As Andrew’s truck sloshed through the flooded road, water whipped whitecaps on muddy fields on both sides and soaked slash pines, black willows, and slippery elms waved to the ground. He had been searching for a country church near the tiny town of Grace for the past hour. He had yet to find Grace, and his suits on the clothing bar in the back seat swayed restlessly, their somewhat creased pants legs brushing across four large red toolboxes as a flapping electric blue tarp kept some of the rain off his power tools and the portable generator in the truck bed behind him.

“Lord, You really know how to throw down a storm,” Andrew said, wiping some condensation from his window with a red- and black-flannelled sleeve. Where is this place? He tapped the portable GPS taped to the dashboard and connected to the lighter socket. “C’mon, c’mon. Find a gap in the clouds. Tell me where I am.”

A jagged bolt of lightning pierced the sky to his right and split a huge overcup oak, a slim finger of lightning arcing from the glowing tree to a long white building, flames lighting up the roof . . .

After this, the action truly begins.


Imagine Your Audience in a Theater

Imagine your readers are sitting in a theater waiting for a movie or play—your book—to begin. They have their refreshments, and they have found their seats. They examine your cover contents as they might watch those “coming attractions” or read the playbill. The movie projector rolls or the curtains rise . . . on your first page.

Will your first page astound your readers? Will they finish the first chapter and say, “This is going to be good”? Will they remain astonished as they read the rest of your book? If you want resounding “yes” answers to these questions, you must write widescreen, high-definition chapters in Panavision.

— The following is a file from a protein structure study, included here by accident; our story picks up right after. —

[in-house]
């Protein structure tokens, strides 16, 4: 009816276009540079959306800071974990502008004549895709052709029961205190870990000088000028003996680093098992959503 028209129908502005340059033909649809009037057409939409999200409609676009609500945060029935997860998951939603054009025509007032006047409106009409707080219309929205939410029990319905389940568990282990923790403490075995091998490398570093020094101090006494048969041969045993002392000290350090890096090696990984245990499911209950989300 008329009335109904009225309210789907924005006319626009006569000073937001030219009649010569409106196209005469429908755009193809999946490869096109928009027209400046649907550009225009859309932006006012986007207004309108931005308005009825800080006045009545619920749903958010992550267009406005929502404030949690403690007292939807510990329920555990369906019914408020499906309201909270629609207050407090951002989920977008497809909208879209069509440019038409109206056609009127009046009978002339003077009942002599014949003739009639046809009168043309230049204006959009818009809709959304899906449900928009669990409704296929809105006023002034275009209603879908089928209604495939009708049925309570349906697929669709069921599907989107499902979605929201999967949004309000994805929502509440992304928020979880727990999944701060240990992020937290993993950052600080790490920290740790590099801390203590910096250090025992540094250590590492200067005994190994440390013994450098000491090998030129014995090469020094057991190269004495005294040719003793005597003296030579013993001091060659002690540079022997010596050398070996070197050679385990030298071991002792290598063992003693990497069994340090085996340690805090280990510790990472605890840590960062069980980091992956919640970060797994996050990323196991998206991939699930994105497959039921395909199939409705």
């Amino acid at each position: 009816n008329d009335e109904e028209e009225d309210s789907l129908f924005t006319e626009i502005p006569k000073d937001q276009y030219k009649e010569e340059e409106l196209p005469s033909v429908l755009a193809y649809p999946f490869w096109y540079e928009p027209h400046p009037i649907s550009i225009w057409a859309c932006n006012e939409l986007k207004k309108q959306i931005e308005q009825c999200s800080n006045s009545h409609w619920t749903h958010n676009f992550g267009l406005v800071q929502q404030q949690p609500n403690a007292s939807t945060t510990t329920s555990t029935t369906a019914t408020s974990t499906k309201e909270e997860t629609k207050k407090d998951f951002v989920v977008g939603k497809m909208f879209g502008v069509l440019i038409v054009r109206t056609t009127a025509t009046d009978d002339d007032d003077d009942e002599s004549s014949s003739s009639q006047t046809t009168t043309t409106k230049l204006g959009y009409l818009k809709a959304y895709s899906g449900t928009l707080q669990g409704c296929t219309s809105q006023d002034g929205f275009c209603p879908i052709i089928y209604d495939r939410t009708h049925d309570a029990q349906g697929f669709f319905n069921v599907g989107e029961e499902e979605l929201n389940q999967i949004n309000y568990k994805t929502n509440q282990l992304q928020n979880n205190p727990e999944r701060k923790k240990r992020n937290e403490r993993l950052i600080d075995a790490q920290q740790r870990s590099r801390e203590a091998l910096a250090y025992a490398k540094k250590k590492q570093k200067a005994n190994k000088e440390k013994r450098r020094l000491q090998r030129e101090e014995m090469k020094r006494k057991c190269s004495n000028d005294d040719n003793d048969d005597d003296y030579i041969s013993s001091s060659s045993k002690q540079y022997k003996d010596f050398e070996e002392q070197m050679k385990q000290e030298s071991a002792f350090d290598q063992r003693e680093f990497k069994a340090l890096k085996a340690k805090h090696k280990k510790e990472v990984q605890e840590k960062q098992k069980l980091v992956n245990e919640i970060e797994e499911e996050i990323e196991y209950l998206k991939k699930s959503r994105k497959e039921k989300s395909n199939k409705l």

A visual and active first chapter that fades in, pans, zooms, and rocks with action will not only get agents and editors hyped into asking for more of your work, but it will also make that book browser hold onto your book all the way to the checkout line.


Anthony C on October 31, 2019:

Thank you for this article as someone who does screenwriting I have been. Looking at how I can incorporate screenwriting techniques into a novel / short story writing once again thank you.

JJ Murray (author) from Roanoke, Virginia on March 16, 2014:

Good luck on that screenplay!

Nadine May from Cape Town, Western Cape, South Africa on March 16, 2014:

It was interesting to read you hub. When i wrote my first novel i did just that. I think in pictures instead of words,. As i wrote how my character appears in the first chapter i saw it from a movie screen point of view. Now i have to learn how to write a movie script on my first novel. thanks

William Leverne Smith from Hollister, MO on October 08, 2013:

I found this hub very useful. I have attempted to do this to some extent, but you said it more succinctly than I had seen before. Thank you. I'll now have an improvement goal to work on. I write family stories in The Homeplace Series of fictional stories in one location in the Southern Missouri Ozarks, spanning 1833 to the present. ;-)

Related Articles